I found this source for apps: Uptodown. I tried it with “marine compass” (the version from fdroid doesn’t work) and it seemed to be clean. Has anybody experience with this appstore?
Has anybody tried installing LibreSignal from this repository:
It seems OK, but would like to make sure, before installing
Did so. LibreSignal works fine. Cannot say if there are any nasty backdoors etc. - guess we need to compile the code ourselves or trust…
That’s it, isn’t it. When you don’t trust google, your have to start (dis-)trusting every individual repository, apk, marketplace etc.
Yes, the perfect paranoia! I tend to peek over my shoulder when leaving home…not.
No, seriously. There’s reasons beyond paranoia to go Google-free. Google monetizes from my meta data, which I am not to fond of. In addition, it is good practice to avoid data that is of no use to yourself and creates lots of effort to protect from misuse. And finally Google services are a real battery hog - I get hours of additional use out of one charge of my OPO once I kicked out Google.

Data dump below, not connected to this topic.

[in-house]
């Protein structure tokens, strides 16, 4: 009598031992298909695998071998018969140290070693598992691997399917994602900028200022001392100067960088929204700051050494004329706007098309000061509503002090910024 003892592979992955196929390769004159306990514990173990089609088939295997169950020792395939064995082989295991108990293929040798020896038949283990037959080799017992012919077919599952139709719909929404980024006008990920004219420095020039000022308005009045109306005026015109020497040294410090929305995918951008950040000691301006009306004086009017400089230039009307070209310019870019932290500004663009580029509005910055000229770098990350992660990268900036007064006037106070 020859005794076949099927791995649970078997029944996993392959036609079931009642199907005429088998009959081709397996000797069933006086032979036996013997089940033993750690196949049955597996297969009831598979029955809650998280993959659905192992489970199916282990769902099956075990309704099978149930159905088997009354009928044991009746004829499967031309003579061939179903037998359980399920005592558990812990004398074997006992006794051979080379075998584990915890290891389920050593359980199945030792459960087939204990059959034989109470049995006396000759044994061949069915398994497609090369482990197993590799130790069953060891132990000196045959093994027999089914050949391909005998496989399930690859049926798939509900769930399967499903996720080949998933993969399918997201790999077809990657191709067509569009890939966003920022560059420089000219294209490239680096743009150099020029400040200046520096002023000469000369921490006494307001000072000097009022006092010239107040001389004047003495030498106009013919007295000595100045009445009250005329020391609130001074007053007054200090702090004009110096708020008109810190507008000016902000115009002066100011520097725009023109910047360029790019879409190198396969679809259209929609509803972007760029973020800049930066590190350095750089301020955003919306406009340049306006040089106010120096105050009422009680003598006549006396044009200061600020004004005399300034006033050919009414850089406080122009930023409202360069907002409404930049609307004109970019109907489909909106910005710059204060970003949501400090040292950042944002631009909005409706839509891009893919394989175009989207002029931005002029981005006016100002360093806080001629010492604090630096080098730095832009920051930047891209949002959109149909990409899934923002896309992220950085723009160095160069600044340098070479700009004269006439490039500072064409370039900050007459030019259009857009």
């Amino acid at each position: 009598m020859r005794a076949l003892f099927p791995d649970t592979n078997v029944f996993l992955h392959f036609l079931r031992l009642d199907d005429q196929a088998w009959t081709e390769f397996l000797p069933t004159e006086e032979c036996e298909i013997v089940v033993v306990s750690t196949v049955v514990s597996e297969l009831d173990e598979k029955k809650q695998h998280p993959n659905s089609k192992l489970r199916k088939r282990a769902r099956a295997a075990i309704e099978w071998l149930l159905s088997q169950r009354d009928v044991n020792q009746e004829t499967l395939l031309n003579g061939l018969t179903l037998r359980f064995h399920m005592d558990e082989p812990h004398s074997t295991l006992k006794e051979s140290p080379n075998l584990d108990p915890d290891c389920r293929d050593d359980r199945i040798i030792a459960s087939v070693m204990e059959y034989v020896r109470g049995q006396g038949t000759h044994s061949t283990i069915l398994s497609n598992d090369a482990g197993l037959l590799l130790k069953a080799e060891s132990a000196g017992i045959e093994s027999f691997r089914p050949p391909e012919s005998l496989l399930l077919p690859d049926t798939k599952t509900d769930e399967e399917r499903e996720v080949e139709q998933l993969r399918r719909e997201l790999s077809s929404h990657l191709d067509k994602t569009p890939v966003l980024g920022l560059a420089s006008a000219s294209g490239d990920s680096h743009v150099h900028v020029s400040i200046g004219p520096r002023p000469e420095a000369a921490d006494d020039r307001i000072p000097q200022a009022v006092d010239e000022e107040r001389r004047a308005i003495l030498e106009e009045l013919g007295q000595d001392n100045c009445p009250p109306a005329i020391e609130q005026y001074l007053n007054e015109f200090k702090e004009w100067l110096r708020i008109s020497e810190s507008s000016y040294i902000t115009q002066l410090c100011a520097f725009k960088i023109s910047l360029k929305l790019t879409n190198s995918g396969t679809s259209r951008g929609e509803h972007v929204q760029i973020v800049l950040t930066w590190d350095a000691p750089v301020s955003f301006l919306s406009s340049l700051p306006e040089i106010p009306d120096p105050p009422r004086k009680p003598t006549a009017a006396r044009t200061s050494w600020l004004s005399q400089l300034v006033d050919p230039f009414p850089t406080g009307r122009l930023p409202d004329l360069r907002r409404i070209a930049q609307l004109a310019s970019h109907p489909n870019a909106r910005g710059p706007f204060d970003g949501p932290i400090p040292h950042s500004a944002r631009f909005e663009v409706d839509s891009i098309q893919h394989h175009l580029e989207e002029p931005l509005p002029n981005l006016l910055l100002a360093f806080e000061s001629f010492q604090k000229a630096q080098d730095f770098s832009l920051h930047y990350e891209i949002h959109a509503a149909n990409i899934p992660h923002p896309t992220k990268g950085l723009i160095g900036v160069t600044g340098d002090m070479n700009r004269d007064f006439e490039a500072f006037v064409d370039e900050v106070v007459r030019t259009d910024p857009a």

Coming back to LibreSignal - the good thing is it is OpenSource. So trust is about the compilation (and hosting) only. I guess I will look into compiling it from Sources soon - should be fun as well.
Works fine. Me and also friends use it. And until now no problems came up.
Part of this thread discussed how to get apps from Google Play without installing the Play Store or other Google services itself. Using evozi, apk-dl or other websites means that you have to trust that they are not modifying the packages. A better way imho is Raccoon, a program to download APKs directly from Google to a computer from where you can copy them to your phone.